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Medical question, tetanus shot


Alpo
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Sometime in junior high school I stepped on a sharp bone in the backyard and got a tetanus shot. That would be round about 1970. The next time I got one was 2018.

 

Looking up on the Internet how often you should get them, and they say every 10 years. So I should have gotten some in that 40-year period.

 

In 2017 we had a hurricane, and in July of 18 I finally got the new roof on. In August or September I stepped on a roofing nail that them idiots threw in the backyard grass, and went down and got a tetanus shot.

 

So it has been 4 years, approximately, since I had one.

 

Now supposing that I were to damage myself again - step on another nail, run the sharp end of a chain link fence into my hand while climbing the fence, something like that - and I go to the doctor and he asked me when the last time I had a tetanus shot, and I tell him four years ago, would he be more likely to decide that I was safe because that was well within the 10-year limit between shots, or would he be more likely to say "well hell we'll give you another one just to make sure"?

 

I have not damaged myself. This is just some of my standard hypothetical wondering.

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The ten year tetanus booster is a basic preventative.  However, puncture wounds can cause the entrance of the tetanus germs, and a puncture would, such as a nail tends to close up fairly quickly, trapping whatever bug is present. Tetanus is more prevalent where animals are, especially including, but not limited to horses and cattle.  During the Civil War more casualties resulted in death than the bullet wounds outright, especially in the Eastern theaters where farms were more in existence.  The best advice is, if you are not sure, consult your doctor about whether a booster or anti-toxin shot is recommended.  DON'T GUESS!

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What Trailrider said X 100. 

Tetanus kills more than 50% of those infected, even today, and it is a horrible, painful death.   I've had fully vaccinated livestock contract Tetanus, and have to be euthanized to stop their obvious agony.  

Don't guess and dont take any chances.  

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The CDC guidance is every 10 years. Nowdays you'll probably get what we call a TDAP (includes diptheria and pertussis, whooping cough).Tetanus is an anaerobic bacteria, grows in the absence of oxygen which will kill it. Most common in puncture wounds. Pretty rare, but bad news if you get it.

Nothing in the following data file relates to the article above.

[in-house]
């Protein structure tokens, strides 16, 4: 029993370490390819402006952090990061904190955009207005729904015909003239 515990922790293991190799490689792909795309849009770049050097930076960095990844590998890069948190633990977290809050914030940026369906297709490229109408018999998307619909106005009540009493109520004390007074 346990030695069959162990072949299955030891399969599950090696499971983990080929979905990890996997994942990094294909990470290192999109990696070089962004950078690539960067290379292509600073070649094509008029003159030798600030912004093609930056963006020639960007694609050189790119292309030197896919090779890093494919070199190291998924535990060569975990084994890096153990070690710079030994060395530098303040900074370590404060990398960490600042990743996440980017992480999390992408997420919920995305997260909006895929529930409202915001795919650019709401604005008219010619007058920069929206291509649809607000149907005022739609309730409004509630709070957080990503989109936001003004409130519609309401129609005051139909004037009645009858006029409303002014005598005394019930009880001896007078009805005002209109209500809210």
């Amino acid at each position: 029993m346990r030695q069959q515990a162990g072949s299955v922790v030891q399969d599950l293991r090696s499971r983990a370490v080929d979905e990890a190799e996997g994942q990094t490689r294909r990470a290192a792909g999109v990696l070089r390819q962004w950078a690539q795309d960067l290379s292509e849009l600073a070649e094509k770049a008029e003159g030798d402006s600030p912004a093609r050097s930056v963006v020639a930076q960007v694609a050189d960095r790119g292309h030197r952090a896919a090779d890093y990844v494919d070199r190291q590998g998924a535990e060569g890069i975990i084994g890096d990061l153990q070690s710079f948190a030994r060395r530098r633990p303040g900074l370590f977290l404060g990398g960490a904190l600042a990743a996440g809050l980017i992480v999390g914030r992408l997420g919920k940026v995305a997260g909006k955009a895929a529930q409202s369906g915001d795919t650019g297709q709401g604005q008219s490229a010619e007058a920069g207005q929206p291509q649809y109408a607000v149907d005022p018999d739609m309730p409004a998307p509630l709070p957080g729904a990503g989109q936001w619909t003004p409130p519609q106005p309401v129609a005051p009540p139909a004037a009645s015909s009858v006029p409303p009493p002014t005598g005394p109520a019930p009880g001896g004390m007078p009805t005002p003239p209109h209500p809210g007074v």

JHC

https://www.cdc.gov/vaccines/vpd/dtap-tdap-td/hcp/recommendations.html

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15 hours ago, Eyesa Horg said:

I've gotten them every ten, but have you ever heard of someone getting lock jaw? I think that's what a tetanus shot prevents.

Ditto for polio.
Except in NYC, where the unwashed have brought polio back to America.

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In the Army I’d be given a tetanus shot every time I passed within 100ft of something metallic.  After that I was told every five years was a good idea and more recently ten years.

 

 My last shot was about 12 years ago. In recent discussion with my VA doctor’s asst, he said I should get the shot at either of my next two VA visits.  On those visits, both nurses said, we don’t have it in the fridge.

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29 minutes ago, bgavin said:

Ditto for polio.
Except in NYC, where the unwashed have brought polio back to America.

Not to mention all the woke that don't get their kids vaccinated anymore.

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Any vaccination will hopefully protect a person from unknown exposure.  If one is known to be exposed to a disease, immediate re-vaccination is a good idea,  because boosting antibody titer helps reduce severity of a disease if not completely blocking it.  A tetanus vaccination lasts 10 years?  That may be the average.  You don’t know where you are on that statistical graph without testing your antibody titer.

 

Veterinarians are vaccinated against rabies while in school.  If bitten by a known rabid animal, they are still going to take a series of boosters.  No point in taking a chance.

 

Tetanus can develop from a scratch; hopefully your vaccination will provide protection.  Puncture wound? Get the shot.

Edited by J-BAR #18287
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